Cream Biscuits

Sunday 22 September 2019

I didn't have a lot of energy to do much today.  I have had more than a few nights of terrible sleep. I think it is being caused by my change in blood pressure medication. 
Hopefully it will sort itself out soon because I am really dragging my carcass today!

Dinner is something simple today I am afraid. Packaged potato gratin (like the Idaho scalloped potato  mixes in North America), and chicken.  
I will pop some frozen veg on and that will be it. Some days are just like that.

I have been wanting to bake this Cream Biscuit recipe however and I had it on my list to do it this weekend.  
Its a good thing they are really easy and together in a flash! You can't beat a good biscuit recipe. I am always on the hunt for new ones to try.

I adapted the recipe from one I found in this old cookery book of mine, The Best of Pantry, by the Editors of Harrowsmith Country. 
They were meant to be used as a topping for a curried vegetable casserole, but I thought they would  also work very well on their own.

I used to love watching Harrowsmith Country on the television in the 1990's and I loved the magazine. There was a part of me that always longed to live a country life, with chickens and a nice vegetable garden  . . . .

A hobby farm really  . . .  with maybe a cow for milk  . . .  or a goat . . .  a kind of Little House on the Prairie kind of a life, but with some modern conveniences thrown in for good measure, like washing machines and vacuum cleaners.

I think I could probably live quite happily with just a radio to listen to . . .  and I tend to romanticise doing things by candlelight and the light of a wood fire.  Don't we all!

I remember when I was about 16 I wanted to live on a Commune.  There was a couple I knew who lived in an old farm house up on the mountain which had very few modern amenities.  Hippy dippies as my dad would say.  I envied them their carefree life in a lot of ways.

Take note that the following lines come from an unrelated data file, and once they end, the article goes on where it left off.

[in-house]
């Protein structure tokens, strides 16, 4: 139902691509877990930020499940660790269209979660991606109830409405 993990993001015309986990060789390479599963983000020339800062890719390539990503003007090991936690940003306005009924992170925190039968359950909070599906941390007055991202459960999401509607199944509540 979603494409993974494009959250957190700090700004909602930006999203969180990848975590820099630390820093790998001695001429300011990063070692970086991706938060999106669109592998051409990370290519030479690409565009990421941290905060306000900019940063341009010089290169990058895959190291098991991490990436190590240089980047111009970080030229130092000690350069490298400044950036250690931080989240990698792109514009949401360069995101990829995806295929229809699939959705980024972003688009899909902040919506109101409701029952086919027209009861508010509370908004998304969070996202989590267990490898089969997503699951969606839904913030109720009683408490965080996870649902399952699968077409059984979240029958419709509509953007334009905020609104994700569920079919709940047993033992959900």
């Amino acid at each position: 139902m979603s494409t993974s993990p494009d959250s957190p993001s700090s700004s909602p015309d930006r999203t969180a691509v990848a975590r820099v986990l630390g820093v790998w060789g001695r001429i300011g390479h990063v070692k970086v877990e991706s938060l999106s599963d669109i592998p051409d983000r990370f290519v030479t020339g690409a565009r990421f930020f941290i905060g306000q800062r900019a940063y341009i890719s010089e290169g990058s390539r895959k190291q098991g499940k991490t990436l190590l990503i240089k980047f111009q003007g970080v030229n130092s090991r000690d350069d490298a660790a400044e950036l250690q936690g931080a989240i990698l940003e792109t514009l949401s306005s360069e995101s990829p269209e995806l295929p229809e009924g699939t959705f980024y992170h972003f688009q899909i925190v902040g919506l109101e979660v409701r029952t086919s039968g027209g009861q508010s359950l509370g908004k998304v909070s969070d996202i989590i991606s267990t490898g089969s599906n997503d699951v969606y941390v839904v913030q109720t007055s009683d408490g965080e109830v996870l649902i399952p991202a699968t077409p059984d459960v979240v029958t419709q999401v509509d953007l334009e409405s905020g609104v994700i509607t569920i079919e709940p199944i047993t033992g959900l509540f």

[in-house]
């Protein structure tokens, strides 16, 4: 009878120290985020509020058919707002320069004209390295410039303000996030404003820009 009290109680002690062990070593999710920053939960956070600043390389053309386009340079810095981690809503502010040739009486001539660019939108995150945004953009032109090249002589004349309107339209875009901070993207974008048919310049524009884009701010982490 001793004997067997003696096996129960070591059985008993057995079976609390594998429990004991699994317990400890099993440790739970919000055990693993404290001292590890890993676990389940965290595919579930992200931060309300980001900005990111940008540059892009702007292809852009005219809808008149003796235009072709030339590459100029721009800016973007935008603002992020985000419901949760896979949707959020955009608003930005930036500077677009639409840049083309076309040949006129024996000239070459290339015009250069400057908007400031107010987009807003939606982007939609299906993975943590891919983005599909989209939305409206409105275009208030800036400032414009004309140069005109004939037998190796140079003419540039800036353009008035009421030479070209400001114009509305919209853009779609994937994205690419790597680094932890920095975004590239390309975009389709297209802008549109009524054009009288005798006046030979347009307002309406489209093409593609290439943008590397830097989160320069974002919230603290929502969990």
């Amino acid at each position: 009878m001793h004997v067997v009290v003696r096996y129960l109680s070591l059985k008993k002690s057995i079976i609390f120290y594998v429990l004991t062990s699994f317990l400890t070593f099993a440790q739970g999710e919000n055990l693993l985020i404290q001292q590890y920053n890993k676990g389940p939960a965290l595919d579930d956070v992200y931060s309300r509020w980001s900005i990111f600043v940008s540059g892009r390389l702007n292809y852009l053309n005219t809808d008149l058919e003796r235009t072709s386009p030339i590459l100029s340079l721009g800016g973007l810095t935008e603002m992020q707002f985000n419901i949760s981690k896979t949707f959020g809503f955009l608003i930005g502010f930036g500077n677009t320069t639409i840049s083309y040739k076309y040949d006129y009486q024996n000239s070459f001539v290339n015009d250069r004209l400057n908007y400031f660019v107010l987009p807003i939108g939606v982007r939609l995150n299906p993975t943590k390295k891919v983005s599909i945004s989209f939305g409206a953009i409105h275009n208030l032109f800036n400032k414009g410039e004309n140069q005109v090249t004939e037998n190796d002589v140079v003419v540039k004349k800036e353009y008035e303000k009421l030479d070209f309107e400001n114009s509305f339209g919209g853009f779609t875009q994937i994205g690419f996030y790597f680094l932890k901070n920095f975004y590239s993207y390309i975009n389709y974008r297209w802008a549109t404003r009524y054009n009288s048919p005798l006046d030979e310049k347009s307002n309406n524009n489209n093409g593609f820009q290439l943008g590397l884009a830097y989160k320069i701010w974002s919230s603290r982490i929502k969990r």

I think I would have been quite happy living in an environment like that . . .  growing my own veg, baking my own bread, gathering eggs, milking cows, etc. 

Not so much now that I am older and not as agile as I was back then.  Every now and then though I do like to channel my inner hippie and bake my own bread (not so good at that) and grow my own beans, that kind of stuff.  Nothing too seriously  . . . .

I do long for the comforts of a wood fire  . . . sitting in my chair in the evening and crocheting as I watch the flames flicker, but alas that is not my life.  I make do with a fake fire and am grateful for that.

I was really pleased with how these biscuits turned out  . . .  nice and light with a beautiful fluffy texture  . . .

I could not resist enjoying one fresh from the oven spread with cold butter and a smattering of creamed honey  . . .

I don't eat honey very often as I have Diabetes and its not so good  . . .   but I put 1/2 tsp on each half biscuit and I was in biscuit and honey heaven!

Doesn't that look tasty?  I think it does!

Oh, if only I had had a few slivers of country ham to enjoy with it . . .  ham, biscuits and honey. Mmm. Mmm. Mmm.

A person is entitled to their dreams! 

Yield: makes about a dozen

Cream Biscuits

These North American style biscuits (not cookies) are light and delicate. They only take minutes to prepare as well, which makes them a real favourite!


  • 2 cups (280g) plain flour 
  • 1 TBS baking powder
  • 1 TBS sugar
  • 1/2 tsp salt
  • 1/3 cup (80g) lightly salted butter, cold and cut into cubes
  • 2 large free-range eggs
  • 1/2 cup (120ml) heavy cream


How to cook Cream Biscuits

  1. Preheat the oven to 200*C/400*F/ gas mark 6.  Line a baking sheet with baking paper. Set aside.